8 January 2011
As part of a quick trip to visit my Alma Mater earlier this week, I took an afternoon to go exploring on the shores of the York River. The river forms the northern border for the peninsula on which Williamsburg and its environs are located, and the York River (along with the James River to the south) is an excellent place to take a look at some Coastal Plain geology.
To do this, I visited two spots along the Colonial Parkway, which connects Williamsburg and Yorktown. In this area, the riverbanks expose the (surprise!) Yorktown Formation, a Pliocene unit of clays and sands with abundant fossils. Because the spots I went to were along the Parkway (which belongs to the Park Service), collecting isn’t allowed without a permit, but I took away some good photos instead.
First up is Indian Fields Creek, where I saw some excellent examples of oysters (both ancient and modern), whale bones, and pectens (scallops).
These are photos of the beach where the creek enters the York River; most of the fossils here (and some modern shells) are fragmented, but you can occasionally find whole ones. The large scallop fragments are Chesapecten, either of the jeffersonius or madisonius species (it’s a bit hard to tell without counting the ribs, but I’d bet on jeffersonius). The chunk of black material on the upper left is a piece of whalebone, possibly a bit of a vertebra. There are also a few bits of oyster – modern and Ostrea compresirosta – and some barnacle fragments.
The quartz pebbles seem to have been eroding out from chunks of concrete on the nearby seawall, which also had some geologically interesting features (more on that later).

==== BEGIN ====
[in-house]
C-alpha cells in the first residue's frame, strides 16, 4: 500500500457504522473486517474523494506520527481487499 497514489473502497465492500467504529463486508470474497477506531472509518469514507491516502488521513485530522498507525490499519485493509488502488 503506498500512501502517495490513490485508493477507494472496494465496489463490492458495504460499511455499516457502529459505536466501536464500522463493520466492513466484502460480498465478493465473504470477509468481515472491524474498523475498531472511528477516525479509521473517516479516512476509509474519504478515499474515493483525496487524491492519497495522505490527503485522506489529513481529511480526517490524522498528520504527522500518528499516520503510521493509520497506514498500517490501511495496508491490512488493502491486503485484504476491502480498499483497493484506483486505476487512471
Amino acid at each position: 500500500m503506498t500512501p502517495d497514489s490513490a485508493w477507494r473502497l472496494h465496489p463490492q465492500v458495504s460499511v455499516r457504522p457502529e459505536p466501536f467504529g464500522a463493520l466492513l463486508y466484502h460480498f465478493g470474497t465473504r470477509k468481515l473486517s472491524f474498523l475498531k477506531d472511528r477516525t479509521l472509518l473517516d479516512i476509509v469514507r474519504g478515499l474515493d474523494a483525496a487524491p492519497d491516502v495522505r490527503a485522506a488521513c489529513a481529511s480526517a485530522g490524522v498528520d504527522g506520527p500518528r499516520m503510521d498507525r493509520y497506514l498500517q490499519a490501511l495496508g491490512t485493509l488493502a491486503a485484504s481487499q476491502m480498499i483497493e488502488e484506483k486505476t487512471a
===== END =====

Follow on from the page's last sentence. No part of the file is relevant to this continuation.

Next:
I didn’t find any really good fossil barnacles, but there were some lovely modern examples on a bit of driftwood.
If you’re going fossiling on a tidal river, be sure to check and see when low tide is – unless you own a pair of good wading boots and don’t mind getting a little wet!
My next stop was at Felgates Creek, just a little way down the road. Same unit, but the fossil assemblage was a little different. I saw more oysters here, as well as some sadly fragile examples of Ecphora quadricostata, which are pretty spiraling snail shells. I couldn’t find any intact examples at Felgates, but I do have a few that I collected years ago on a different field trip:
One interesting thing I noticed at Felgates was some very localized layering in the exposed fossil units. Here you can see the orange-to-yellow sediments of the Yorktown Formation, with clear fossil layers to the left, but the thing I hadn’t seen before was the layer of pebbles on top.
On closer inspection, they appear to be messy little iron concretions. I’ve seen these before in Coastal Plain units, but I don’t remember seeing so many in the Yorktown Formation, and definitely not in little (lenses? layers?) like this one. I didn’t explore this very long (it was getting cold), but it might be interesting to look into it later on.
Lest you think that the Coastal Plain is all sand and clay and fossils, there are also some features (albeit not original) for the hard-rock geologist. I give you the rocks of the York River seawalls!
I’m not totally sure about the origin of these rocks, but if I had to hazard a guess (assuming they are from Virginia), I would go for Blue Ridge Mesoproterozoic units (like this layered gneiss). There are certainly no crystalline rocks closer than the Piedmont, and these are far too metamorphosed to be something like the Petersburg Granite.
So it turned out to be a chilly but rewarding day for a field trip, with features to interest both the hard and soft rock crowd. (I will admit that I had hoped to find a few shark teeth, but I’ve never done that in Virginia – it’s usually the newbies on the field trip who will come up those!)